By Alison Bailin Batz
The history of deviled eggs began in ancient Rome, where they were an appetizer for the wealthy. They popped up again in 13th-century Andalusia (now Spain) before making their way across Europe. But it wasn’t until the late 1700s when Brits began using the term “devil” to describe boiled and fried dishes with spicy or highly seasoned elements that the term “deviled egg” caught on. And believe it or not, the dish didn’t gain popularity in the U.S. until the 1940s.
Until recently, the flavorful finger food was often relegated to summer barbecues or as an Easter appetizer, but it is now inspiring the creativity of chefs across the nation. Deviled eggs are all the rage in the Valley right now, with chefs taking great pride in getting clever with their eggy creations. Here are some of the places to bite into unique takes on this time-tested dish.
Liberty Station Tavern at DC Ranch
Deviled Eggs, $9
This take on the classic dish will please even the most ardent egg traditionalist. The smoked paprika and Tabasco add a little heat, which is then perfectly balanced by the creaminess of the blended yolks and the crunch of bacon. These crowd pleasers are on the menu at Liberty Station’s newest location, now open at DC Ranch. 20285 N. Pima Road, Scottsdale; 480.278.7044; www.libertystationtavern.com.
Truffled Deviled Eggs, $7
The truffled deviled eggs are always an egg-cellent, nontraditional choice and easily shareable. The appetizer uses some unexpected ingredients like sour cream, creole mustard and white truffle oil, with garnishes of housemade bacon crumbles and chopped chives, all centered around arugula. 4801 E. Cactus Road, Scottsdale; 602.795.9463; www.saltysow.com.
PNPK Craft Slider + Wine Bar
Devilish Eggs, $6 or $11
PNPK focuses on offering nearly all menu items – food and drink – in flights. Among the most popular of all the flights is the Devilish Egg option, which gives guests a choice of seven twists on the picnic classic, including eggs featuring wasabi and citrus slaw, smoked salmon with capers, bacon jam with caramelized onions, and candied bacon with jalapeno. Try three for $6 or all seven for $11. 23335 N. Scottsdale Road, Scottsdale; 480.305.0907; www.pnpkaz.com.
Ingo’s Tasty Food
Toni’s Deviled Eggs, $3.50
Inspired by classic German beer garden fare, Toni’s Deviled Eggs at Ingo’s are made with stone-ground German mustard, cornichons and pickled beets – flavors that are instantly recognizable in the region’s dishes. The addition of goat cheese lends a luxurious texture and toasted hazelnuts provide a crunch.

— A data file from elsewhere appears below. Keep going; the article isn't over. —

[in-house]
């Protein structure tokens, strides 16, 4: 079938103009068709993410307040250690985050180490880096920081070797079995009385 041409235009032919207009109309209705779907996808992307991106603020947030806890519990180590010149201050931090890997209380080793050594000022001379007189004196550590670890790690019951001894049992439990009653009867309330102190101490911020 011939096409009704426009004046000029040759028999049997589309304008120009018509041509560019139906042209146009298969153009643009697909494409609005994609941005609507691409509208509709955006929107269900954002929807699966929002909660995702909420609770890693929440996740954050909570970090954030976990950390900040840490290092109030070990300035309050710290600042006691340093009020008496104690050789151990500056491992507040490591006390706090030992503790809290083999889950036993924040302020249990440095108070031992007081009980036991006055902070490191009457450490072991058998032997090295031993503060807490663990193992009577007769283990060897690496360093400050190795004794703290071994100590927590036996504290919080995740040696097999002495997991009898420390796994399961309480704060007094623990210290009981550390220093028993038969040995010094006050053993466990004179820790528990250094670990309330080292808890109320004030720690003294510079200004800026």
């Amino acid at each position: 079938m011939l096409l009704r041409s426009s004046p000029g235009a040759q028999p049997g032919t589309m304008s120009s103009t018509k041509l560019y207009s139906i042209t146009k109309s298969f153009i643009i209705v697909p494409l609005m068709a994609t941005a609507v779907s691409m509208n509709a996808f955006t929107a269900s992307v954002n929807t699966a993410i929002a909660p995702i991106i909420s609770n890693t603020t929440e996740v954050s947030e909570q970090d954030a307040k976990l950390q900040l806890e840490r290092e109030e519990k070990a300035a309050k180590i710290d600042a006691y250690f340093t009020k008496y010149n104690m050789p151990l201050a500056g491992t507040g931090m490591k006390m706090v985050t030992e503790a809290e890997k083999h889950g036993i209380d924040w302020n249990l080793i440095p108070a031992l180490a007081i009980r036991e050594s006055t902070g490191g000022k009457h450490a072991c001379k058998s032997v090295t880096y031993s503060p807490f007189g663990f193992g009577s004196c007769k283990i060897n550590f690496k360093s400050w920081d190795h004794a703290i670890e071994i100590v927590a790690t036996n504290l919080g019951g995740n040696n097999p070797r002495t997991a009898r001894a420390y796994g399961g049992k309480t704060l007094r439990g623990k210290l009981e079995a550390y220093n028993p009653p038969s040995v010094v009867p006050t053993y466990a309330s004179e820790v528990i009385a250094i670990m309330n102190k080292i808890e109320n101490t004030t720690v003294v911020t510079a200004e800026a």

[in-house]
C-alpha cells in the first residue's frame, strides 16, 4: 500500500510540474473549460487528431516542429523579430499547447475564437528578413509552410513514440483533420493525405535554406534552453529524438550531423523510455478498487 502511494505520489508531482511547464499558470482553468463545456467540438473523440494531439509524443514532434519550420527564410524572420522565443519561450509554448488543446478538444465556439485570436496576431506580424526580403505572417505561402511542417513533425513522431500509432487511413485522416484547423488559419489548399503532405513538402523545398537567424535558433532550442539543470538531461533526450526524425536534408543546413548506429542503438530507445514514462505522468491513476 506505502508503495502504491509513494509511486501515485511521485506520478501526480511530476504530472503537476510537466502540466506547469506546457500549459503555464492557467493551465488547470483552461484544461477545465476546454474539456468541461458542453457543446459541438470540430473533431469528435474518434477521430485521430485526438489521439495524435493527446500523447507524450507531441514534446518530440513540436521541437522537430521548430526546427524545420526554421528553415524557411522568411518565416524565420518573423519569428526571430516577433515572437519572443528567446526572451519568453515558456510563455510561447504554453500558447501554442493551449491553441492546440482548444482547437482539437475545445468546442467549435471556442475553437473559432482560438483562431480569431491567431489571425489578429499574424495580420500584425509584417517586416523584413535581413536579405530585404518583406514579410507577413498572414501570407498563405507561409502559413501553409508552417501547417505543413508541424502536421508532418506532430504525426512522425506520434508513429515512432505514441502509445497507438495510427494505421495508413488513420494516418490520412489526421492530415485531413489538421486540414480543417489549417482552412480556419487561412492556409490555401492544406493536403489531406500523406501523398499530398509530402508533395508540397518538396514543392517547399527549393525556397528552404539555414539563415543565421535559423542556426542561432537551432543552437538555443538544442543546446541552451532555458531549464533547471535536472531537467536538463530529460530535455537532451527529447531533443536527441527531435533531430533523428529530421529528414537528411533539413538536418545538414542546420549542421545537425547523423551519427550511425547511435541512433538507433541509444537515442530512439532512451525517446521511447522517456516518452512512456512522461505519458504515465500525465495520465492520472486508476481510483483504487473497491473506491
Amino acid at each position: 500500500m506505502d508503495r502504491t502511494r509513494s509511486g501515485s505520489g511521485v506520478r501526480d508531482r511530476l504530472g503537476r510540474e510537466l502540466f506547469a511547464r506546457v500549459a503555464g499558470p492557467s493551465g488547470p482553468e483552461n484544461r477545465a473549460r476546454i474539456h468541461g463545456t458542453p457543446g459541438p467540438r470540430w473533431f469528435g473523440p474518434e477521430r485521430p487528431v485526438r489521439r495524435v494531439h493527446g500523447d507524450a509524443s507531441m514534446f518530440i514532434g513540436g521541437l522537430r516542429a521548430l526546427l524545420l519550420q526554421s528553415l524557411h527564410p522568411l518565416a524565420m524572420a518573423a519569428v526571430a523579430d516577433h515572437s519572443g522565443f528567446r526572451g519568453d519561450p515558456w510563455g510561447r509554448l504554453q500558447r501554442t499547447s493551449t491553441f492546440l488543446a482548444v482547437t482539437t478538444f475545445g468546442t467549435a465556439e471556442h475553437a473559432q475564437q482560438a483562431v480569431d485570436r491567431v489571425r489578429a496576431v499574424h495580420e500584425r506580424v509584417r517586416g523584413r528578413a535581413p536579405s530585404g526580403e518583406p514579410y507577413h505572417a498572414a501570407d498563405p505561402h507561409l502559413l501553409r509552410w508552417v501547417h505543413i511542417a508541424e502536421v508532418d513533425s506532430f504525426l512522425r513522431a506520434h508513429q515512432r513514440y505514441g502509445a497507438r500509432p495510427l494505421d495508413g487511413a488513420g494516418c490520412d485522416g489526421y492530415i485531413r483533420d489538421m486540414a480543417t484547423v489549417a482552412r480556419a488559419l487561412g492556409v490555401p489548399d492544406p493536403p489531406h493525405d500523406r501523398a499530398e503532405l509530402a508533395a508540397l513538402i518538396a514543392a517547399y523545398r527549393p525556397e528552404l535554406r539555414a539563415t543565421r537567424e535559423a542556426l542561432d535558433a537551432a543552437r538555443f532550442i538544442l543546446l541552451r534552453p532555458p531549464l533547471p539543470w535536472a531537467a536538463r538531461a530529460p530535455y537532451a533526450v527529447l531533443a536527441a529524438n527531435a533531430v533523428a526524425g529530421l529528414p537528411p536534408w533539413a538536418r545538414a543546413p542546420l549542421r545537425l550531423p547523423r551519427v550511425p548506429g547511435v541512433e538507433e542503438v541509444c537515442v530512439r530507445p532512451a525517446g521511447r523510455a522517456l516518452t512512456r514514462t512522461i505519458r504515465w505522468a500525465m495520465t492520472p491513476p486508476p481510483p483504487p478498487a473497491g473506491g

4502 N. 40th St., Phoenix; 602.795.2884;
Deviled Eggs, $5 or $8
As one of the most popular appetizers at Chelsea’s Kitchen, these deviled eggs take their lead from traditional varieties and certainly don’t disappoint. Spicy yellow mustard, homemade mayonnaise, and sweet pickle relish make the foundation. Then, they’re topped off with Turkish paprika and fresh herbs from the garden. Pro tip: Add bacon! Get three for $5 or six for $8. 5040 N. 40th St., Phoenix; 602.957.2555; www.chelseaskitchenaz.com.
Deviled Egg Dip & Chips, $9
Try out this deconstructed version where crispy chips accompany a creamy dip featuring Tender Belly bacon and gorgonzola cheese. Salty, savory and superbly addictive, this is the perfect start to any meal or accompaniment to your happy hour beverage. 5223 N. Central Ave., Phoenix; 602.279.1111; www.windsoraz.com.
Local Hickman Farms Deviled Egg of the Day, $2 each
Chef Beckett focuses on creating a new deviled egg selection daily using locally sourced Hickman’s eggs. You’ll find a variety of delicious, out-of-the box flavors on any given day of the week including twice-baked potato, martini, heirloom tomato chutney, beet-infused, artichoke dip, and pretzel with beer cheese. 3717 E. Indian School Road, Phoenix; 602.954.1700; www.beckettstable.com.
Pimiento Cheese Deviled Eggs, $11.25
In the Southeast, pimento cheese reigns as among the most beloved of spreads. But in the Southwest, the combo of shredded cheese, mayonnaise and diced red pimentos is a rarity. In an homage to the Southern staple, Village Tavern combines it with egg yolks and applewood-smoked bacon to make a rich, flavorful appetizer. 8787 N. Scottsdale Road, Scottsdale; 480.951.6445; www.villagetavern.com.
Deviled Eggs, $7
Bandera is part of the Hillstone Restaurant Group, which was founded by George Biel, and, in each of their concepts, they use his grandmother’s cinnamon-bud pickle relish recipe in everything from coleslaw to burgers to – you guessed it – deviled eggs. The recipe is top secret but known for its spice, and it, combined with scallions, makes for a blazing hot deviled egg. 3821 N. Scottsdale Road, Scottsdale; 480.994-3524; www.banderarestaurants.com.
Spoke and Wheel
Tavern Deviled Eggs, $6.75
With Southwest flair, this American-style restaurant and bar starts with a classic deviled egg recipe as its base. Then, things get interesting – the eggs are topped with bacon, capers, sweet chili and even sun-dried tomatoes. Piled sky-high, the eggs look like a work of art and taste even better with the marriage of heat from the chili, tanginess from the tomatoes, and a pop of saltiness from the capers. 8525 N. Central Ave., Phoenix; 602.870.8860; www.spokeandwheeltavern.com.